Several volunteers and others with the Truman Heritage chapter of Habitat for Humanity gathered on a chilly morning this week at a home under construction in Independence. They came to work and to celebrate changes to its annual Women Build program.
This year will be one of “building homes, community and hope together,” said Christina Leakey, president and CEO of the chapter.
Rather than focusing Women Build efforts on one week in the spring, as in the past, Truman Heritage plans to hold events each month – using skilled and unskilled volunteers to build and improve homes. Having women involved has a special resonance in that many of Habitat’s clients are single mothers.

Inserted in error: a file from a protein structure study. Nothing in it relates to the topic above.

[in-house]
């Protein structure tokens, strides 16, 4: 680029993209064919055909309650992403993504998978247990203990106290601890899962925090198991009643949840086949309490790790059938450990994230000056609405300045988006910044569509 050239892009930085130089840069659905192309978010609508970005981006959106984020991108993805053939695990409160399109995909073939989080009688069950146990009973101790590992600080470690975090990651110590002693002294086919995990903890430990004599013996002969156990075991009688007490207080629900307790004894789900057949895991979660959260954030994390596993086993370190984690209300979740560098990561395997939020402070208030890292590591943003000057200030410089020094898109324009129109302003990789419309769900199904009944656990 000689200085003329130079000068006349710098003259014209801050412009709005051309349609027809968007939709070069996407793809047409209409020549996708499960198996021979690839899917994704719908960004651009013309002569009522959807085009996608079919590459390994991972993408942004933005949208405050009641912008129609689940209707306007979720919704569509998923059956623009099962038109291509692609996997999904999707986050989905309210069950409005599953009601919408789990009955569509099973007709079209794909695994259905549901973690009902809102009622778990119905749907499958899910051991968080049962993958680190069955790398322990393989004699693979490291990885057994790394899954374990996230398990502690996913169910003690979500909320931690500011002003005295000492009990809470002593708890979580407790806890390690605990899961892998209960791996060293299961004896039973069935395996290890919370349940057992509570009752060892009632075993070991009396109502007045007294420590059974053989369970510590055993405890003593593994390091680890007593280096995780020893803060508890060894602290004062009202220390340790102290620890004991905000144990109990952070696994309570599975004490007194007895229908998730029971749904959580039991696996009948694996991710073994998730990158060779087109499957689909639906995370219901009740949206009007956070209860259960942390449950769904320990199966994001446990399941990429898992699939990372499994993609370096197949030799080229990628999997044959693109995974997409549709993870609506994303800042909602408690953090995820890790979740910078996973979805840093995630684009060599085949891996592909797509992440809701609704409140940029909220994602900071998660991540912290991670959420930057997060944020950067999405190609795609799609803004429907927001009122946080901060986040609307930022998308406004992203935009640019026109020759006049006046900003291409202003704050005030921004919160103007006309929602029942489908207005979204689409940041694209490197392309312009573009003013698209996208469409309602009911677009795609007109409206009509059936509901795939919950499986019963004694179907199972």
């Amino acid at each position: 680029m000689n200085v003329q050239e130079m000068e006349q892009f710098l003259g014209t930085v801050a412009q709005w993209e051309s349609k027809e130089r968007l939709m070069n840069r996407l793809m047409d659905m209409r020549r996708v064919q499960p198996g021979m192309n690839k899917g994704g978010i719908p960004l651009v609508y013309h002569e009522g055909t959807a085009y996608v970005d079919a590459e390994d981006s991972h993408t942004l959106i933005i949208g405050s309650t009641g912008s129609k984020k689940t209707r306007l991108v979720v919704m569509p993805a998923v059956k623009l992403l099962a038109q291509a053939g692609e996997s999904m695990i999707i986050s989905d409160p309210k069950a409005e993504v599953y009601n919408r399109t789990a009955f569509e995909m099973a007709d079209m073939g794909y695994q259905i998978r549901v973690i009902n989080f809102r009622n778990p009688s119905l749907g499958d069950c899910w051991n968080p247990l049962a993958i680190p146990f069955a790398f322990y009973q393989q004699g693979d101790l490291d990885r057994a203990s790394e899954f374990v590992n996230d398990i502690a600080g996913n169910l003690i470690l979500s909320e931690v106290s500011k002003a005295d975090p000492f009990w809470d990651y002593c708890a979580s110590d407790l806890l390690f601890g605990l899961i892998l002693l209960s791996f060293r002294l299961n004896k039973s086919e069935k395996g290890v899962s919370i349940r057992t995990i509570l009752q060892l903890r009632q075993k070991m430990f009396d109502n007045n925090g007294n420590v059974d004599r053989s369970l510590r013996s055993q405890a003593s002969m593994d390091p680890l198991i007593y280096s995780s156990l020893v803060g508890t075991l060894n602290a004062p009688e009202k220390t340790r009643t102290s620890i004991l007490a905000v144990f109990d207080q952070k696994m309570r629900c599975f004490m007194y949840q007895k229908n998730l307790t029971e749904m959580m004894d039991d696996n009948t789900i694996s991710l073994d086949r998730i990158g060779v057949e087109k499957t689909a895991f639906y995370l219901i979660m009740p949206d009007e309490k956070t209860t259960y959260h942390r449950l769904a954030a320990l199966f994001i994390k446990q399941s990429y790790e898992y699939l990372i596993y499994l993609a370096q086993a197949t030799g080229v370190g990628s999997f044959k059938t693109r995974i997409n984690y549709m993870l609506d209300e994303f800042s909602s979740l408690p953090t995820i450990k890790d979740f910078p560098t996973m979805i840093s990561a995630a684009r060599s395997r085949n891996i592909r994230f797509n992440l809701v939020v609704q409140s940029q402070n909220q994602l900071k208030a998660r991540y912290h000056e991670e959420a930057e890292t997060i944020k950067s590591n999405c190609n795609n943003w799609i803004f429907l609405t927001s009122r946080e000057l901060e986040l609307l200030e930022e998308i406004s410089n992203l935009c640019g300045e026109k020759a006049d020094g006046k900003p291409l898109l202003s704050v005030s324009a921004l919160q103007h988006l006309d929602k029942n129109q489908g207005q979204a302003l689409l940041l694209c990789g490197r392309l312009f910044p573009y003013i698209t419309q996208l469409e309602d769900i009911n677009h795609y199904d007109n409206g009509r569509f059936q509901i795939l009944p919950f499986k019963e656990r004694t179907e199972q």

Leakey said northwest Independence is on the rebound with improved schools and more families choosing to live there – but said it will take years if not decades of investment to bring it all the way back.
“And women get to be a part of making that happen,” she said.
Habitat for Humanity relies heavily on volunteers. The Truman Heritage chapter, which serves Eastern Jackson County, says last year it moved nine people into new homes, made home weatherization improvements for 18 and made critical home repairs for 19.
The chapter works closely with Lowe’s in Lee’s Summit. That store is having monthly DIY workshops on things such as potting plants and laying laminate flooring.